Camp Haiastan

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Camp Haiastan of The Armenian Youth Federation, Inc. is located in the picturesque town of Franklin, in beautiful Southeastern Massachusetts. Just north of Providence, Rhode Island and southwest of Boston, Massachusetts,

722 Summer St Franklin, MA 02038-2316 (508) 528-0505

Camp Haiastan History

By Anoush Arakelian

FRANKLIN, Mass.—On June 23, three days into Staff Week 2010 at Camp Haiastan, the counselors and staff members were paid a visit by some notable AYFers and former staff members—namely, Harry Kushigian, Mal Varadian, Mesrob Odian, Rosanne Chebookjian, and Lucy Semerjian.

Baron Roy Callan prefaced their talks by telling the counselors that they “need to know where we came from in order to keep moving forward.” Building on our experiences and where our legacies come from was the general theme of the few hours the counselors spent with these influential Armenians.

Former Baron Mesrob Odian talked about the history of Camp Haiastan. The camp was only an idea that started from donations as small as $0.25. In addition, it was built when power tools were not even around yet. The first few sessions of Camp Haiastan, in 1951, had around 12 boys and 7 girls. People volunteered their time to help chop trees and drag wood from one part of the camp to the other. “The concept of volunteering, of owning this place and passing it down has never changed,” said Odian. However, many things have changed at Camp Haiastan. Today, the camp has over 8,000 campers hailing from over 21 different states and countries, and has over 3 generations of families who have attended.

Former Baron Pete Jelalian, who recently passed the torch on to Digin Margo Dinkjian, said that by the age of 15 he knew two things: that he “wanted to teach and be the director of Camp Haiastan.” He had one person to thank for this edification, former Baron Harry Kushigian.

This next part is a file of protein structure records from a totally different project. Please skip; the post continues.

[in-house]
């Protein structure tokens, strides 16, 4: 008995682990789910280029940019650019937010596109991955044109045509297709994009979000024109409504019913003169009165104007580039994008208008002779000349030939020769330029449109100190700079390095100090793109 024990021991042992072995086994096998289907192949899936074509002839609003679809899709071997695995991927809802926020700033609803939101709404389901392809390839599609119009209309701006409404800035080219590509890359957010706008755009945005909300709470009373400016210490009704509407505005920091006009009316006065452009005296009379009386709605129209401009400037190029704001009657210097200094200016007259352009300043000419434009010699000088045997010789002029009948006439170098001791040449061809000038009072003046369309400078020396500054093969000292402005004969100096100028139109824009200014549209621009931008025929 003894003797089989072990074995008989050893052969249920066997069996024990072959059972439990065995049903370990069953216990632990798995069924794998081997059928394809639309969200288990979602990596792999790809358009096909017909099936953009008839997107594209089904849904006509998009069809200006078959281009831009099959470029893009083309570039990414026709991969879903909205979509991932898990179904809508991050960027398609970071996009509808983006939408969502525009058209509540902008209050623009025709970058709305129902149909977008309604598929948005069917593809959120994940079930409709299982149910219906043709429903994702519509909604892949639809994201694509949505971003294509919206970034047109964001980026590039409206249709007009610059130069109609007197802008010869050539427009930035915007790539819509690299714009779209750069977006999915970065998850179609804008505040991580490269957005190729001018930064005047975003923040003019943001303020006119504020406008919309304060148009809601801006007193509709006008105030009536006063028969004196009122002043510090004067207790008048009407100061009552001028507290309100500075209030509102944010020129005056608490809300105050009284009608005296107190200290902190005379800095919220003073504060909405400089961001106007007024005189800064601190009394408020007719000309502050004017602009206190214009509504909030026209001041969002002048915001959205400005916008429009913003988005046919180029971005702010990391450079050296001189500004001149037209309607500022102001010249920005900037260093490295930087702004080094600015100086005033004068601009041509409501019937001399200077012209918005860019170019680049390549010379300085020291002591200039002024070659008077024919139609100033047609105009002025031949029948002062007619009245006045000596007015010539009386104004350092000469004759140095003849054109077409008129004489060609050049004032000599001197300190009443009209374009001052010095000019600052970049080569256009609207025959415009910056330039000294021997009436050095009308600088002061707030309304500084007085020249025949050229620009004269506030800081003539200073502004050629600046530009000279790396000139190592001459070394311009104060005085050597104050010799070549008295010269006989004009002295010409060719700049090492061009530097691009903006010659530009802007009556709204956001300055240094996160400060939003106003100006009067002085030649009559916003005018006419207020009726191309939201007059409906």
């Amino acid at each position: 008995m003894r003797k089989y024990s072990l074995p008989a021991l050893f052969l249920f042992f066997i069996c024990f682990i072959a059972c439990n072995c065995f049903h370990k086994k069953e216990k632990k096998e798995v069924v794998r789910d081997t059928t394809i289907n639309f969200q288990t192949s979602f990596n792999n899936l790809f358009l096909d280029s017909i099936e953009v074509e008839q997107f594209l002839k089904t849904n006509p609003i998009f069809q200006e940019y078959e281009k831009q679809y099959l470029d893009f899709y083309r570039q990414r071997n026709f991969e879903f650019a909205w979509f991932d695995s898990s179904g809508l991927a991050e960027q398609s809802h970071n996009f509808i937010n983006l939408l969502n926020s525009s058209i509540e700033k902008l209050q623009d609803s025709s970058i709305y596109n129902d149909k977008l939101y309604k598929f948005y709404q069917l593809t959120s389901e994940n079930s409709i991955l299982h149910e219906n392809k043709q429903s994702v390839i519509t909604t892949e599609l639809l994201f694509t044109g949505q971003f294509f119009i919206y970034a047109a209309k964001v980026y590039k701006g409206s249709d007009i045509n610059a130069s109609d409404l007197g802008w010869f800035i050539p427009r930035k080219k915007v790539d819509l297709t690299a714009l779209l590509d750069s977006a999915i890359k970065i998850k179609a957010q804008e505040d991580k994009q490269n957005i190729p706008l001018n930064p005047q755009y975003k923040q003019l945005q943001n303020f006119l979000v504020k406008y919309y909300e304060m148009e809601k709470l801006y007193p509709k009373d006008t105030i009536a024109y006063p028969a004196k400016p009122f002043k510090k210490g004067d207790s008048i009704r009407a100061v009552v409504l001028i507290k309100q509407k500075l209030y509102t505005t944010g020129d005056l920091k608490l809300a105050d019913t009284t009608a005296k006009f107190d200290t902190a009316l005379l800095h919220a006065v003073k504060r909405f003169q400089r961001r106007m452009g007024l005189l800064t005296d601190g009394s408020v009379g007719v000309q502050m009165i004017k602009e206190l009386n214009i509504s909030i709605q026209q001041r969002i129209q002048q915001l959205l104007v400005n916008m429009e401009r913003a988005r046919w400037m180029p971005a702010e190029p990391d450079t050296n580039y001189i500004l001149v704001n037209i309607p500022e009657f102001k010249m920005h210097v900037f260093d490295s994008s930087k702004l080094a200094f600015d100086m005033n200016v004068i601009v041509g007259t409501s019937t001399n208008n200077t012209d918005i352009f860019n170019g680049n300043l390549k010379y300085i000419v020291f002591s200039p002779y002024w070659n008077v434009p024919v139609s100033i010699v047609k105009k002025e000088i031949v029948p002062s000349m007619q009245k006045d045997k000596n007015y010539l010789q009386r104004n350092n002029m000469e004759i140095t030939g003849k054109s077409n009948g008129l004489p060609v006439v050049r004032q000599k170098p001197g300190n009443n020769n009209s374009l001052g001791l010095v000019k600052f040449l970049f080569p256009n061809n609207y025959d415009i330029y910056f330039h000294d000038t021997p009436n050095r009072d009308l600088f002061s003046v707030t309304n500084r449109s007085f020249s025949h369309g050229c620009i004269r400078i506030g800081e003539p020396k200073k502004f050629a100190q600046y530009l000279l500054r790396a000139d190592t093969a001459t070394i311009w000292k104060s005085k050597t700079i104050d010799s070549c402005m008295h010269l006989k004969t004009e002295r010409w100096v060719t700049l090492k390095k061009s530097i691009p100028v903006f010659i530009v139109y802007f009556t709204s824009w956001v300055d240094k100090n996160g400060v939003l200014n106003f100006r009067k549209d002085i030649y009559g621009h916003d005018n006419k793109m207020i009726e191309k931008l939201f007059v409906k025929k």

Kushigian explained to the staff what it took to be a counselor. “You have to be multi-faceted. You must harness respect. But there is a fine line between being buddy-buddy and having respect. Act with propriety.” He described how many of his campers truly believed he could read lips. No one got away with anything because they were worried that he was always reading their lips to find out what they had planned for the night.

The counselors also had the pleasure of listening to Mal Varadian, also known as “Uncle Mal,” who spoke about making an impact. He explained how easy it was to mess up one’s relationship with the camp and how critical it is to form sturdy bonds with fellow Armenians. “Don’t ever break this trust. If you know someone that is going to break the trust of the camp, go after them like a hawk,” preached Varadian.

Lucy Semerjian was the first nurse at Camp Haiastan. She spoke about how inspired the town of Franklin was when they learned about the dream for an Armenian camp. Semerjian knew that the camp did not have a lot of money, so she volunteered her time and was given a radio as a gift for all of her work. Another visitor, Roseanne Chebookjian, was one of the visionaries who helped build the camp from a piece of land worth $5,000, 60 years ago. “Being an optimist with pessimistic undertones, I thought their dream would never materialize, but admiring their aspirations, I stayed on,” she told counselors. Back in 1946, standing at a small 4’8” and looking out at the land that would one day be Camp Haiastan, she thought, “Oh my God, they are going to make a camp out of this? The grass was taller than I was.”

These few hours had a huge impact on the counselors as they went on with their day. It was made completely clear that the future was in their hands and the legacy of Camp Haiastan had been passed on. Varadian closed simply, saying, “So I want to ask you, what are you going to do for next year?” To which everyone responded, “Make it better than it was.”

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